The way we are trained to think and to behave as children has a lifelong impact on us. This impact is both a proverbial biblical truth, and a truth learned from experience. So, successful parents are focused on inspiring minds and shaping lives. It is critical that parents inspire, reform, and train the minds and hearts of their children to prepare them for life.
Inspiring Minds and Shaping Lives
Solomon reminds parents of this impact: “Train up a child in the way he should go; even when he is old he will not depart from it” (Proverbs 22:6). Educational psychologists have also recognized our obligation “to care for our young when they are their most vulnerable, most open to influence. It’s impossible to overstate just how dramatically our potential, and our lives, are shaped in those first years.” (Inspire Minds, Change Lives)
Training children to think and act righty (or to have good character) has been a biblical parenting priority from the very start. Since graduating seminary in 2003 I have been a pastor. My affirmation into ordained ministry gave me a calling “for the equipping of the saints” and “for building up the body of Christ” (Eph 4:12). I have always had a passion to help people become better leaders in their homes and in their church communities. I have fielded many questions around parenting.
Reforming Minds and Shaping Lives
The Reformers emphasized the importance of giving children the right start to life. They were not the first to focus on this priority. But, these leaders took the task more seriously than it had ever been taken before. They were the driving forces behind the universal education of boys and girls. We have these men to thank for the system of education that we take for granted today. One writer summarizes John Calvin’s (1509-1564) emphasis on education as follows:
No man ever worked harder at a task than did John Calvin. He preached several times each week, taught theology, wrote commentaries, superintended a whole system of schools, wrote books and pamphlets, carried on an extensive correspondence with Reformation leaders all over Europe, and took oversight of the Reform movement in Geneva. [Calvin] was interested in everything that affected the lives and welfare of the people. He believed that Christianity should be carried into every relationship of life. (John Chitty, “John Calvin: Erecting ‘the most perfect school of Christ’.)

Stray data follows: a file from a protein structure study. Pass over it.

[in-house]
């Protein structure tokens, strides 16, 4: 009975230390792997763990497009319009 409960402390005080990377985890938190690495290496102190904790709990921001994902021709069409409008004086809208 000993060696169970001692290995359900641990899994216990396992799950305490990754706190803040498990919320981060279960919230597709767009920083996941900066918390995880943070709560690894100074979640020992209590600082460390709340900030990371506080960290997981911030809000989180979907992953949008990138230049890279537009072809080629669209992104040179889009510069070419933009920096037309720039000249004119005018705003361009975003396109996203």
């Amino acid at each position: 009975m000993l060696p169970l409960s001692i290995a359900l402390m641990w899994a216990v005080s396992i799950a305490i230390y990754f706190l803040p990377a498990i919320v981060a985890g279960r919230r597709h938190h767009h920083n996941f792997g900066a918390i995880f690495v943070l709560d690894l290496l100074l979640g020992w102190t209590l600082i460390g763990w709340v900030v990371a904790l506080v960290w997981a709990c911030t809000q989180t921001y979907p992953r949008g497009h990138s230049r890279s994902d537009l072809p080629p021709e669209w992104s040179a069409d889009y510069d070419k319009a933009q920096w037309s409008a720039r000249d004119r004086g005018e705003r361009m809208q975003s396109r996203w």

This reminds me of Deuteronomy 11:18-19, where the LORD instructs his people:
18 Fix these words of mine in your hearts and minds; tie them as symbols on your hands and bind them on your foreheads. 19 Teach them to your children, talking about them when you sit at home and when you walk along the road, when you lie down and when you get up.
Training Minds and Shaping Lives
Martin Luther, the German Reformer (1483-1546), wrote of the critical responsibility parents, the church, and society have in the education of our children:
Indeed, for what purpose do we older folks exist, other than to care for, instruct, and bring up the young? It is utterly impossible for these foolish young people to instruct and protect themselves. This is why God has entrusted them to us who are older and know from experience what is best for them. And God will hold us strictly accountable for them.” (“To the Councilmen of All Cities in Germany that they Establish and Maintain Christian Schools” Luther’s Works American Edition, vol. 45, p. 353)
Have you equipped yourself to fulfill this purpose? Successful parenting starts with the right foundational commitments. God calls us to understand what this means. He tells us how to accomplish this parental calling. So we can summarize our task of inspiring minds and shaping lives very simply:
6 These commandments that I give you today are to be on your hearts. 7 Impress them on your children. Talk about them when you sit at home and when you walk along the road, when you lie down and when you get up (Deuteronomy 6:6-7).